Important reminders for the editorial office staff:
- The publication schedule is dependent on manuscripts entering the production phase by a “manuscript in” date. Manuscripts accepted after the “manuscript in” date cannot be included in the issue.
- Value-added online content such as podcasts, videos, graphical or interactive abstracts, Twitter threads, or Instagram posts are typically released with or very soon after the issue posts. Therefore, there is time after the manuscript enters the production phase (“manuscript in” date) before the issue is released during which all the added content can be completed.
- The issue is reviewed by the editorial office after all articles have been copyedited, proofed by the authors, and compiled in the order provided in the Table of Contents. Issue review should also include checking the cover and spine of the print journal, ensuring proper placement of house and paid advertisements, and reviewing each article’s header and formatting.
Workflow Considerations for an Online (Digital) Publication
In a conference proceeding published by Carol Tenopir and Donald W. King, entitled “E-Journals and Print Journals: Similarities and Differences in Reader Behavior,” their research, spanning three decades and completed in 2002, shows that between one-third and 80% of journal article readings come from electronic journals or digital databases, depending on the scientific field and place of employment. Digital scholarly publishing is clearly a preferred way to get content. Regardless of that, scientists read widely from all kinds of scholarly journals, with the readings per person per year increasing in the last decade. However, many of these readings now come from electronic journals, e-prints, and downloaded copies. A greater percentage of readings are now of new articles; and readings from electronic journals are more likely to be of current articles.
In their blog, KriyaDocs cites that the digital transformation in the last few years has driven a great deal of change in the publishing industry, helping accelerate the publishing lifecycle and simplifying the experience for all the stakeholders involved.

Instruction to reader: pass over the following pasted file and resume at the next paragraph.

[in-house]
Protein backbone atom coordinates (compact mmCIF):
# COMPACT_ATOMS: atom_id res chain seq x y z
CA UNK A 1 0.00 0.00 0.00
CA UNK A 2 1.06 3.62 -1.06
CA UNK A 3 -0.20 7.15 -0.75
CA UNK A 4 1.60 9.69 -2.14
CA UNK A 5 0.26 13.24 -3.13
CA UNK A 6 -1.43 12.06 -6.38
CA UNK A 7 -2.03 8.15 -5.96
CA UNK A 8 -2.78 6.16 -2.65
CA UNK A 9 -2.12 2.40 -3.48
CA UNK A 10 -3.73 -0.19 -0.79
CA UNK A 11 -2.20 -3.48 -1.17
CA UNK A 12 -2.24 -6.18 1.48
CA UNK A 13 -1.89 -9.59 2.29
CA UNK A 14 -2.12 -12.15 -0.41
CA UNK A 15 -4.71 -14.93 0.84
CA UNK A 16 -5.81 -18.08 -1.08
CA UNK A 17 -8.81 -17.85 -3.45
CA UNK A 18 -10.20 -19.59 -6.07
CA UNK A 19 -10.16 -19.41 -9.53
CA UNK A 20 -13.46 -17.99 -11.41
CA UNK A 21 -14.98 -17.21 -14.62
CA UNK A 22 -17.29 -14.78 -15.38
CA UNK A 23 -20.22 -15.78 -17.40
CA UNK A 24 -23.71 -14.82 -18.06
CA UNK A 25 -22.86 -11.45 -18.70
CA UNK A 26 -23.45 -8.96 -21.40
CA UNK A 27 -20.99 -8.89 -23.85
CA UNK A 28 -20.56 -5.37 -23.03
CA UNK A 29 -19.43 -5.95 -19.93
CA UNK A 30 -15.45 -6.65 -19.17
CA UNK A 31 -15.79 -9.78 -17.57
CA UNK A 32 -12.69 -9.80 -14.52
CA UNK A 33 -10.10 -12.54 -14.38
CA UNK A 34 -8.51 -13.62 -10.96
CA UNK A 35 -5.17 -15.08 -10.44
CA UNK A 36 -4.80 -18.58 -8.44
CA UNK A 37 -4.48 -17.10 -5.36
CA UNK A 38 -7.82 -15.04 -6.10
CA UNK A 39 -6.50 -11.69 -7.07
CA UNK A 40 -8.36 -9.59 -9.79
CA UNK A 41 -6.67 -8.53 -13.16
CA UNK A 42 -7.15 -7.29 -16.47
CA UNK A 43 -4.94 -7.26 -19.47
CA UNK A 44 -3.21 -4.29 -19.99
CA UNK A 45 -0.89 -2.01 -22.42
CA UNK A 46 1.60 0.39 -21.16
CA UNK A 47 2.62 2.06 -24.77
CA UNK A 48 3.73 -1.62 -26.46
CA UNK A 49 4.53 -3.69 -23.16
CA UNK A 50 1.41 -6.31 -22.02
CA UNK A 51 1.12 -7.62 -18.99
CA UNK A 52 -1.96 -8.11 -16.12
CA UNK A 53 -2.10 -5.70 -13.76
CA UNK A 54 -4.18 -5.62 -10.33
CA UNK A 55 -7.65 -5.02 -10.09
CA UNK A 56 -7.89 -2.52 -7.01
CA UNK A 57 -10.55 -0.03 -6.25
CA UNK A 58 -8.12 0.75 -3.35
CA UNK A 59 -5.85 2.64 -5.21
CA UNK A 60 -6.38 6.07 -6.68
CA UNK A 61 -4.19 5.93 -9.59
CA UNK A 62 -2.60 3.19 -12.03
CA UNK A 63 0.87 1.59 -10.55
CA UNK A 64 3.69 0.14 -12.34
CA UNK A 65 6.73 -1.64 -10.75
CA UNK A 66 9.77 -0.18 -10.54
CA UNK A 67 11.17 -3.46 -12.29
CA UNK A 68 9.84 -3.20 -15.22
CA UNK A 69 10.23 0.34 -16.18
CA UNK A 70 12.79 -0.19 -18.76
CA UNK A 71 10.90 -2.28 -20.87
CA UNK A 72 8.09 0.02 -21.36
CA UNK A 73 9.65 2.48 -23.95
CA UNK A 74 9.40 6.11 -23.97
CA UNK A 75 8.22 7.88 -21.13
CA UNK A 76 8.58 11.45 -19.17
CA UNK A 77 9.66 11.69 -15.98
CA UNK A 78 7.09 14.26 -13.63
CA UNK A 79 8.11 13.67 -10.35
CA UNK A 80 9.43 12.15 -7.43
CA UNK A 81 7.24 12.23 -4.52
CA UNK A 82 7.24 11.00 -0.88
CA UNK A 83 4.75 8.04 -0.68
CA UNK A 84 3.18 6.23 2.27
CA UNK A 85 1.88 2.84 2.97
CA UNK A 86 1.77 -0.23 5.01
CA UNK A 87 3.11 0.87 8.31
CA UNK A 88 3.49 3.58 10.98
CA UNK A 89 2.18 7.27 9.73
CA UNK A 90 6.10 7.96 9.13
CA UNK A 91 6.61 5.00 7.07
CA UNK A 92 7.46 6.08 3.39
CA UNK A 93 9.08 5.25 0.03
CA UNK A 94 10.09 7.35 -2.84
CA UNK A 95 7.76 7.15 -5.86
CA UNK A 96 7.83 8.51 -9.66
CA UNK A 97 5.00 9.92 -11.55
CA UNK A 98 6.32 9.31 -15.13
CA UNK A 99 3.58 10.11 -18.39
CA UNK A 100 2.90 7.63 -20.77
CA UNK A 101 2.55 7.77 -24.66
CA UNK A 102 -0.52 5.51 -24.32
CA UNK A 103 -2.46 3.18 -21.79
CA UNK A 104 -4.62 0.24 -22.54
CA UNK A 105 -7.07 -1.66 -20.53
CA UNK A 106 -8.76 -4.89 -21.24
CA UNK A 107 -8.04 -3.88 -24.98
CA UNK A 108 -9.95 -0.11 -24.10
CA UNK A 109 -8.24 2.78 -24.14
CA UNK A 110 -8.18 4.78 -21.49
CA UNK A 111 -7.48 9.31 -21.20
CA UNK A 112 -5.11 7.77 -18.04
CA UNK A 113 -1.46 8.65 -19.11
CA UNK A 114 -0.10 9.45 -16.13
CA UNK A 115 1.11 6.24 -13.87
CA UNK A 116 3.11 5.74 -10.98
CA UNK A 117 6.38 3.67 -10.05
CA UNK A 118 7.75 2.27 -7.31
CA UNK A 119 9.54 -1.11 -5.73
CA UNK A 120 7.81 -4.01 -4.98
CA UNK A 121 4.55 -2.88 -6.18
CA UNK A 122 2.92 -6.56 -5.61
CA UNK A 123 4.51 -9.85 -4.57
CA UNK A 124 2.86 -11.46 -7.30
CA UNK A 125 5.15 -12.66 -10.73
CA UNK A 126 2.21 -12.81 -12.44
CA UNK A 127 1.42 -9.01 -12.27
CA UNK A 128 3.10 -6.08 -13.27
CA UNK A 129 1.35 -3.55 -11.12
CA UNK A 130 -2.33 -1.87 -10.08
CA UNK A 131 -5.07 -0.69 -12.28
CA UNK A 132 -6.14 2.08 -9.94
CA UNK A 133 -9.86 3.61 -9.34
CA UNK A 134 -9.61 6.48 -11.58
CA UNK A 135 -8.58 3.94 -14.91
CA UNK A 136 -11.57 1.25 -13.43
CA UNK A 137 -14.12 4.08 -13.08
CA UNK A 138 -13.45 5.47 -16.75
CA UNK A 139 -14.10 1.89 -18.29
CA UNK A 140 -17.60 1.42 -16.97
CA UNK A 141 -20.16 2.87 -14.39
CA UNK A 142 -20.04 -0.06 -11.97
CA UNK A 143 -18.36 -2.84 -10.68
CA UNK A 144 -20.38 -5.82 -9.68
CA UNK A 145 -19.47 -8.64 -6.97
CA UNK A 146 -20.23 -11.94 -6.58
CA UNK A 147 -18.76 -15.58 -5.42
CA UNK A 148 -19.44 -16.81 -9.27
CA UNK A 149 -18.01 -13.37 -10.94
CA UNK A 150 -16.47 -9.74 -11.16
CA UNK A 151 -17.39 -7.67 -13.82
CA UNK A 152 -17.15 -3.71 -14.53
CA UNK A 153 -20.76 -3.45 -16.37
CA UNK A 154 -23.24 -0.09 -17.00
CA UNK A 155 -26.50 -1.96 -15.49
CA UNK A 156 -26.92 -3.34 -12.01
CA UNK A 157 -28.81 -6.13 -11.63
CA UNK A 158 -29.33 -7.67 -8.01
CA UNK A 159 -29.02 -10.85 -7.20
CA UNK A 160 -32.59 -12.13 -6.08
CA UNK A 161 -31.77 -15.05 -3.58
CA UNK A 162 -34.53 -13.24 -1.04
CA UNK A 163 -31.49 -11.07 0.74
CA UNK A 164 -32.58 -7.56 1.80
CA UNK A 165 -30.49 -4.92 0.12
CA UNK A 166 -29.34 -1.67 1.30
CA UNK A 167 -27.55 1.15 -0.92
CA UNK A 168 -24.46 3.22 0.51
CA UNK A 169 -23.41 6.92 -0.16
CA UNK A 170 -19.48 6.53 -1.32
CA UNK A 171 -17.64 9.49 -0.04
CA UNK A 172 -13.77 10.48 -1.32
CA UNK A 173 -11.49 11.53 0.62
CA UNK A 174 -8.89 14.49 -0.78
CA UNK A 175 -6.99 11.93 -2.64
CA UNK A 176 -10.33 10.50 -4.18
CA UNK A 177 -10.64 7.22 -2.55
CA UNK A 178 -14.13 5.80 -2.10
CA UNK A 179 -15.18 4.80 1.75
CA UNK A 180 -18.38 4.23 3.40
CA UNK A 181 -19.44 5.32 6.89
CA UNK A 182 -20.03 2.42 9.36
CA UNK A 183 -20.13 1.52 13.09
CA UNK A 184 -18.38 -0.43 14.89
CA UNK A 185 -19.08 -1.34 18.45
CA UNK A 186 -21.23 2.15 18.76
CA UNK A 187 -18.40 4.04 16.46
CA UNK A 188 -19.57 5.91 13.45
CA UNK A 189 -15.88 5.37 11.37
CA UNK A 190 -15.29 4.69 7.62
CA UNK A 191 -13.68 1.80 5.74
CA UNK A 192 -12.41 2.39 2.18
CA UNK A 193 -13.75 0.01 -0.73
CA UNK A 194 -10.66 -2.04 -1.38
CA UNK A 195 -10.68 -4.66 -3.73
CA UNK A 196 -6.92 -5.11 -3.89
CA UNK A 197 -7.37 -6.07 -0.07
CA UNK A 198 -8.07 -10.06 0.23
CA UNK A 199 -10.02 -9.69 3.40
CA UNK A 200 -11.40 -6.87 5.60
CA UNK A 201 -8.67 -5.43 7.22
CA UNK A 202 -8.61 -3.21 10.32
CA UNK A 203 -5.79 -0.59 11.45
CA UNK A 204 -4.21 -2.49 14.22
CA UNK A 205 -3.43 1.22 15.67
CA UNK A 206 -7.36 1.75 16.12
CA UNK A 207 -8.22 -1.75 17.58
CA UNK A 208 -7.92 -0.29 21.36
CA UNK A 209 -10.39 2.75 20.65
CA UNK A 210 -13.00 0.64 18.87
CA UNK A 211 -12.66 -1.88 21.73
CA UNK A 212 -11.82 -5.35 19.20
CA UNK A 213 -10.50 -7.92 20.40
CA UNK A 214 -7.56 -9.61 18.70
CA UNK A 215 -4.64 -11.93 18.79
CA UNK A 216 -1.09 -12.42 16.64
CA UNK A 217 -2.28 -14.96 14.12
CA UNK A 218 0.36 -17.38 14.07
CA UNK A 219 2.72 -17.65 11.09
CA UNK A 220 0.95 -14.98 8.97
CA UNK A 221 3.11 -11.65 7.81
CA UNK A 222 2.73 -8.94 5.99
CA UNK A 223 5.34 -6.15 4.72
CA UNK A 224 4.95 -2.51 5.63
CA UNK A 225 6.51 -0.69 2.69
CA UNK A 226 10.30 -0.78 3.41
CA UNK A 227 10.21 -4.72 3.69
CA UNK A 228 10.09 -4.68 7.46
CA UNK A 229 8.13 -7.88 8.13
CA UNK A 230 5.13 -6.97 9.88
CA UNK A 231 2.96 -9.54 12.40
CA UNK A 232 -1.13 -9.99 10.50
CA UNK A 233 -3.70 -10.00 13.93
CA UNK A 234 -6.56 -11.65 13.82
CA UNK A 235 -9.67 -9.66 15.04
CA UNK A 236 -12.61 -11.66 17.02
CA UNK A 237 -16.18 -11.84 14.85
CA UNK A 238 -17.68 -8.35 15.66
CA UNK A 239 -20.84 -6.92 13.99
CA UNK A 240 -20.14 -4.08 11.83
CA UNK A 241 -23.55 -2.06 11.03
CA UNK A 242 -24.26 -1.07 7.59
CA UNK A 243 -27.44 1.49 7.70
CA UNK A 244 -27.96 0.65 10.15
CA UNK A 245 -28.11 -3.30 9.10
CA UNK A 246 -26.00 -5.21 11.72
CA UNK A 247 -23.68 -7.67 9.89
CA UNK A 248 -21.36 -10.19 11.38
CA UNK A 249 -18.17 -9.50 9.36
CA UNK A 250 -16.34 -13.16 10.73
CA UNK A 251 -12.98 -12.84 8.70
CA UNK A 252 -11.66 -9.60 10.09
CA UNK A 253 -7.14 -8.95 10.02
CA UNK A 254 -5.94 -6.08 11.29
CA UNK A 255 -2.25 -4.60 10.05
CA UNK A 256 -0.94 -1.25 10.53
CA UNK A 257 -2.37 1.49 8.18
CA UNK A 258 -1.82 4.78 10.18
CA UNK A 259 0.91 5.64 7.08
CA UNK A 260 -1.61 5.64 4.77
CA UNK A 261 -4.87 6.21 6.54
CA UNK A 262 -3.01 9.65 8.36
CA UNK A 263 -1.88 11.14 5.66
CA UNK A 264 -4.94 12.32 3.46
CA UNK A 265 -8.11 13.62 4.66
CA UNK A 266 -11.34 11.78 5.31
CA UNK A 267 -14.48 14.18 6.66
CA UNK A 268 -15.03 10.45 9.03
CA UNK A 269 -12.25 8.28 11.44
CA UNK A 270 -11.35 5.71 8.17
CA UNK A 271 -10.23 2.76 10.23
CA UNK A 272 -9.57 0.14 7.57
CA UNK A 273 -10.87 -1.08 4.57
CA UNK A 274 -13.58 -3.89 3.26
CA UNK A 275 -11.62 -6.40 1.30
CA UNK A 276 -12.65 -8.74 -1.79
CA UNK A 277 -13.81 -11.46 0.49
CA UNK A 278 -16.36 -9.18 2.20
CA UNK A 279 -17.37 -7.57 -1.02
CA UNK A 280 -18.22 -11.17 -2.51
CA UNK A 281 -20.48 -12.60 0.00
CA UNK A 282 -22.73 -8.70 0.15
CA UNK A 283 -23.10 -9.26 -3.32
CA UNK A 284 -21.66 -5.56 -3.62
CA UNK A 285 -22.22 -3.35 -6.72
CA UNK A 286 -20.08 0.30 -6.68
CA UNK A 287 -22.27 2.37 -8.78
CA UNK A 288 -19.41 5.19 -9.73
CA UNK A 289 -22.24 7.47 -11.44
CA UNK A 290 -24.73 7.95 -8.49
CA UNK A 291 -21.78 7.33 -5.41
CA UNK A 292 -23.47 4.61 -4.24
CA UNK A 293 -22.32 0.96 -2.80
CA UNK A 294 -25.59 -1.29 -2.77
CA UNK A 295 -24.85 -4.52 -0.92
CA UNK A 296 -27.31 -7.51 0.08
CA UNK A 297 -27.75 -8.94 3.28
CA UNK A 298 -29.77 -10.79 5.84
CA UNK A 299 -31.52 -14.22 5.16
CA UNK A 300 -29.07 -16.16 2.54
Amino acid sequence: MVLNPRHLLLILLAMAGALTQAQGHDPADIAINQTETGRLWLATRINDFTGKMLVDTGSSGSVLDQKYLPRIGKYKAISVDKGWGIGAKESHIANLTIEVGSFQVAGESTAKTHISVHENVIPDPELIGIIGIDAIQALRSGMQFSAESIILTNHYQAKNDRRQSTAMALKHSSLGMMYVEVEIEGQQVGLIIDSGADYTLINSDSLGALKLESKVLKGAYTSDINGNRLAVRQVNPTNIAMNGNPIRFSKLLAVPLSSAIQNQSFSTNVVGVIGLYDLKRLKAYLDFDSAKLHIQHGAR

Editorial office workflows for online publication vary from journal to journal and can often depend on whether it is an online-only journal, online with a print version, and/or an online-only, open access journal. Add in other components like size of the organization and publication department, number of staff, annual submissions, and software used in the editorial office and the digital publication process can widely vary. Some processes for online journals are standard. We will discuss a few below.
Online journals undergo the same typeset, copyedit, proofread, and author review as do print journals; the main difference is that once the author reviews and approves his article, the editorial office does not do a further review. The article is set for immediate posting. Likewise, there is no issue to review as articles are posted as production is completed and there is often no “online first” option. However, online journals and even online, open access journals also have options for posting ahead of an issue (i.e., when an article needs to be posted at a specific date/time because of a simultaneous conference presentation or a simultaneous press release).
While most online journals still publish issues, how articles get published varies. Typically, there are no page count budgets in online publications, so as much content as the editorial office and the publisher can produce is published. This can result in an uneven number of articles being published from one issue to the next, resulting in an inconsistent number of articles published year over year. Another model has online articles assigned to an issue, as is done in print journals, assuming that all the articles are with the publisher and in production in time. This mode of publication ensures a certain number of articles for each issue. It also requires the editorial staff to manage the issue at hand as well as pushing along the other articles for upcoming issues, managing peer review and production for two sets of documents simultaneously. Some offices assign different editorial staff members to handle these different functions.
Instead of “curating an issue,” articles can be sent to the publisher upon completion, and publication is done on a rolling basis. The publisher posts articles as they are completed until the issue cycle closes. When that compilation of articles closes, the issue number is assigned. Since the articles appear as posted, the most recent one is on top when the issue closes; articles can be rearranged after closing by the publisher, so the postings resemble a standard issue order. This is often referred to as continuous publication and will be discussed in more detail in a future blog post.
One of the benefits of online only publishing is that the author can usually expect a speedier time to publish than in a traditional workflow of a print journal, which means the article is submitted sooner to indexing services, including PubMed, and is eligible for citations quickly. If an author needs proof of publication for a tenure interview or a promotion, the publisher can assign a DOI as soon as the article enters production and provide it to the author.